Convincing China to Coerce North Korea

Policy Forum
December 8, 2016
12:00PM to 1:30PM
Hayek Auditorium, Cato Institute
Featuring Doug Bandow, Senior Fellow, Cato Institute; Bonnie Glaser, Senior Adviser for Asia and Director, China Power Project, Center for Strategic and International Studies; Scott A. Snyder, Senior Fellow for Korea Studies and Director of the Program on U.S.-Korea, Policy, Council on Foreign Relations; moderated by Christopher A. Preble, Vice President for Defense and Foreign Policy, Cato Institute.

North Korea’s nuclear ambitions have persisted through the Clinton, Bush, and Obama administrations. Indeed, the North is expected to possess as many as 100 nuclear warheads by 2020. Pyongyang is also developing the missile capability to strike U.S. bases in the Pacific and someday even the American homeland. Virtually no one believes that the Kim regime will voluntarily relinquish its growing arsenal.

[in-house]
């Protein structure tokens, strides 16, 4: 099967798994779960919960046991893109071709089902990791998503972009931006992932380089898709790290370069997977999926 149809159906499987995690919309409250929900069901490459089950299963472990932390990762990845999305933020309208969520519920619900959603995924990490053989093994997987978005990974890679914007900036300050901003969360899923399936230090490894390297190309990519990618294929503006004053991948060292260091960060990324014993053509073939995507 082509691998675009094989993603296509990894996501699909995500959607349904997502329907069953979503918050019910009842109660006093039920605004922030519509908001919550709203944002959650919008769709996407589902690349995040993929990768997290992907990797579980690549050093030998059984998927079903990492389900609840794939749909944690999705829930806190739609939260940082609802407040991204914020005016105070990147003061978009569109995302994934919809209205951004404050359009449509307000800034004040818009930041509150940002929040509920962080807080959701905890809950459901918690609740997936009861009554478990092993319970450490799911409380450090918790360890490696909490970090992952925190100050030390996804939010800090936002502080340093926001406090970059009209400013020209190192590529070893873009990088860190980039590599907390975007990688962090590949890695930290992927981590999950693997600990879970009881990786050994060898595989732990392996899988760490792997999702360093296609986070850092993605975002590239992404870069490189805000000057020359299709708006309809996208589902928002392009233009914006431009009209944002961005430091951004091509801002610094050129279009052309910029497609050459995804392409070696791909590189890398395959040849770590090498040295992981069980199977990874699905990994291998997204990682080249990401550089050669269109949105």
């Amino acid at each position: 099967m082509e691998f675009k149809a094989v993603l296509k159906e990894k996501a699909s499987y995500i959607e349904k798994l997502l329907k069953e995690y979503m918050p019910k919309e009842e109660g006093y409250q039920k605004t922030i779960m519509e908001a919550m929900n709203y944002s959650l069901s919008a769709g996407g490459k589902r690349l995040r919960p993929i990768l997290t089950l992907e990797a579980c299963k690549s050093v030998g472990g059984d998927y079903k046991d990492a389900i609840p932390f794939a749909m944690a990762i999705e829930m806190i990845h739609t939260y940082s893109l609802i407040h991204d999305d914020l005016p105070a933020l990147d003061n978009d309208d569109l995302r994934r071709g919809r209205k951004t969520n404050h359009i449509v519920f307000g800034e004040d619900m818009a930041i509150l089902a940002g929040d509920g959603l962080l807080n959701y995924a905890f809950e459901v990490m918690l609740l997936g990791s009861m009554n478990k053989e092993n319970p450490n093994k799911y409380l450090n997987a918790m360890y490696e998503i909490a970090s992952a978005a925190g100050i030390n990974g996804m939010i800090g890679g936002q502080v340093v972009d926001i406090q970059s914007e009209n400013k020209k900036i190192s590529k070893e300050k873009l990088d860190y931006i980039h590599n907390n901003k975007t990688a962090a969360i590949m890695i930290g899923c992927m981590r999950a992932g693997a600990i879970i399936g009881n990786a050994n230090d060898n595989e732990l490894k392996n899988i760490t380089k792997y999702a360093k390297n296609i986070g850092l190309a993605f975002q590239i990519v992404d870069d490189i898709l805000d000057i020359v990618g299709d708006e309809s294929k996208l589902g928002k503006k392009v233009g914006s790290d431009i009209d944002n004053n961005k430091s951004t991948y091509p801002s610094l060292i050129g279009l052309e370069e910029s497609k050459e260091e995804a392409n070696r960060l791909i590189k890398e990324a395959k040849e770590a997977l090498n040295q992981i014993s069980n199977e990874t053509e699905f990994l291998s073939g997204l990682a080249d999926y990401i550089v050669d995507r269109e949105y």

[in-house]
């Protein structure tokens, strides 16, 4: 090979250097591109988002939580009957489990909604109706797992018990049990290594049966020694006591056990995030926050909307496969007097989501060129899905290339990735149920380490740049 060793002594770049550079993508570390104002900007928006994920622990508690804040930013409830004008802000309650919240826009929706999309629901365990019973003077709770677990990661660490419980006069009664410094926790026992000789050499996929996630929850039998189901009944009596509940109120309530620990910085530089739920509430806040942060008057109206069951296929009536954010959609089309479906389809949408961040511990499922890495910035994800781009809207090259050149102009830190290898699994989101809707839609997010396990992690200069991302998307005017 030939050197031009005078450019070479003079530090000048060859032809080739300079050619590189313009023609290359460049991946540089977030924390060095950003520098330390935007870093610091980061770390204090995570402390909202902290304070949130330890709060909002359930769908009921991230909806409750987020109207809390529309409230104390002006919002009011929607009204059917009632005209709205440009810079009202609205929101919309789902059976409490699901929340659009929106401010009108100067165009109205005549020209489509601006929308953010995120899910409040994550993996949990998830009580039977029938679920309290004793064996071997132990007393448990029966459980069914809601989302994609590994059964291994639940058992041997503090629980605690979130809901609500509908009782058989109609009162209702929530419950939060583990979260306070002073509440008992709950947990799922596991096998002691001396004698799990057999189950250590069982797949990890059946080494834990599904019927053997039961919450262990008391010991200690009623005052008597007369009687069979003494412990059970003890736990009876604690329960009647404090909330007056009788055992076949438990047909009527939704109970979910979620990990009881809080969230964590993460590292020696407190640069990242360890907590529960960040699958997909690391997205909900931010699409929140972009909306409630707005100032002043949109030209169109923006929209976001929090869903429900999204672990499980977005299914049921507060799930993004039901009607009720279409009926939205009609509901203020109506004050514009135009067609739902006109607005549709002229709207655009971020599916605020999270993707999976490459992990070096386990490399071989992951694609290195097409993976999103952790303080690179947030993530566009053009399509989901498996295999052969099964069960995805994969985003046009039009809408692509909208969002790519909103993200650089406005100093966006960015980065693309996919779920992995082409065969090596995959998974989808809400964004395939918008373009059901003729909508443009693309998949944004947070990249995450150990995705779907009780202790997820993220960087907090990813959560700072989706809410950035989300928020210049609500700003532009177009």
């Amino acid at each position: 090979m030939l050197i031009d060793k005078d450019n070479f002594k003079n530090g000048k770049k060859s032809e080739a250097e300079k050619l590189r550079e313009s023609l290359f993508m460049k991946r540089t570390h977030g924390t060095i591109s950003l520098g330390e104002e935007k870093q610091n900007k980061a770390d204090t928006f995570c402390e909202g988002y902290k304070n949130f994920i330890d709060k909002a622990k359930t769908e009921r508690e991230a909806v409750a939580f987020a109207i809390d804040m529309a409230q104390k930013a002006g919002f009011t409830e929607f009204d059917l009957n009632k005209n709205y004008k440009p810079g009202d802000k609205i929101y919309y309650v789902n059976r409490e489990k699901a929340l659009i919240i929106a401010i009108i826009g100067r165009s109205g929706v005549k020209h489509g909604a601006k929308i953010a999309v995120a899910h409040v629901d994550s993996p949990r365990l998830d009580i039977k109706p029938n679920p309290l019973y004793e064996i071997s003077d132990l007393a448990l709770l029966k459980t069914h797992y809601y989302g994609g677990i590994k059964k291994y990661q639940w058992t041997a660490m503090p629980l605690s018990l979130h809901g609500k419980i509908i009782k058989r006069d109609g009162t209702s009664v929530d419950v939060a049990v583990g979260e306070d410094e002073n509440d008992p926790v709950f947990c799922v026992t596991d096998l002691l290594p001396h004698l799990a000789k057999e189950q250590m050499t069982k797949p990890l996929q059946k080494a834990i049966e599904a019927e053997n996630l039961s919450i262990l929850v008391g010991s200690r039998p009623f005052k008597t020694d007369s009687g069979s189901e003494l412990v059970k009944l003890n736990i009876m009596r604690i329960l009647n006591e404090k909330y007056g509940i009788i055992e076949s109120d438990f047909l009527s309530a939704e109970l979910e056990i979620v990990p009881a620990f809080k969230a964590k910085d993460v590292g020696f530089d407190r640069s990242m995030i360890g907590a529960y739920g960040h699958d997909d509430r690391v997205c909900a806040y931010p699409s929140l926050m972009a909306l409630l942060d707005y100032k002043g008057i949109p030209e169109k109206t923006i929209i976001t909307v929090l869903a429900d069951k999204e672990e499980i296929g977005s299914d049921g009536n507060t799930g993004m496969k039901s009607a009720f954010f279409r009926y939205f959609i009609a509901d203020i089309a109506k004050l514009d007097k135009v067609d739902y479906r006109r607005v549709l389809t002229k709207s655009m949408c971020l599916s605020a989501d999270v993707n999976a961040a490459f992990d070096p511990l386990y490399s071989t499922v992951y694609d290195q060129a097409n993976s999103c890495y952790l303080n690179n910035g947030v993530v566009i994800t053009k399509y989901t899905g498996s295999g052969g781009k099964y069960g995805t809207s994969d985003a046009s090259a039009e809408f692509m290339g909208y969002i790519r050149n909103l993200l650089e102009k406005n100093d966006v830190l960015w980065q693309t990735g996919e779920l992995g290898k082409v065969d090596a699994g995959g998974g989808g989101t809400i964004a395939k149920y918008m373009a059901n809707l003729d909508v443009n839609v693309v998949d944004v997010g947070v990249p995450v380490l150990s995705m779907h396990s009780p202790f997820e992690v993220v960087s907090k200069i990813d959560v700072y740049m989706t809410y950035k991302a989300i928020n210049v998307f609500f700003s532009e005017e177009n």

Many American policymakers see China as the best means to pressure North Korea to change course. Yet Beijing so far has continued to underwrite the Kim regime. What must the United States and its allies do to convince Beijing to cut commerce with the North? Would such a course most likely result in reform in Pyongyang or a North Korean collapse? Could the latter be worse than the status quo?

Join our panel for an open discussion of these and related questions, as they consider China’s role in confronting the “North Korea problem.”